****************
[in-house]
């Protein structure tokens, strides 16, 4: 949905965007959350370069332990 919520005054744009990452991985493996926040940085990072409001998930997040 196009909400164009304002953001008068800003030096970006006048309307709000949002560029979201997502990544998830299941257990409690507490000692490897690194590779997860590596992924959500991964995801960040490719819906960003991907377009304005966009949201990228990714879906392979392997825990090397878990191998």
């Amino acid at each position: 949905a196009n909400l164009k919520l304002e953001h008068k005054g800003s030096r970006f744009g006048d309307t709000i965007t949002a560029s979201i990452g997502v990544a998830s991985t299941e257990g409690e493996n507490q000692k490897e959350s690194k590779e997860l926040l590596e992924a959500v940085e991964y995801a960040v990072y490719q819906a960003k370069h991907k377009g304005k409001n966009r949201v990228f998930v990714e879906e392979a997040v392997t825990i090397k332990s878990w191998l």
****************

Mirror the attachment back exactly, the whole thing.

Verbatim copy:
[in-house]
């Protein structure tokens, strides 16, 4: 949905965007959350370069332990 919520005054744009990452991985493996926040940085990072409001998930997040 196009909400164009304002953001008068800003030096970006006048309307709000949002560029979201997502990544998830299941257990409690507490000692490897690194590779997860590596992924959500991964995801960040490719819906960003991907377009304005966009949201990228990714879906392979392997825990090397878990191998």
């Amino acid at each position: 949905a196009n909400l164009k919520l304002e953001h008068k005054g800003s030096r970006f744009g006048d309307t709000i965007t949002a560029s979201i990452g997502v990544a998830s991985t299941e257990g409690e493996n507490q000692k490897e959350s690194k590779e997860l926040l590596e992924a959500v940085e991964y995801a960040v990072y490719q819906a960003k370069h991907k377009g304005k409001n966009r949201v990228f998930v990714e879906e392979a997040v392997t825990i090397k332990s878990w191998l």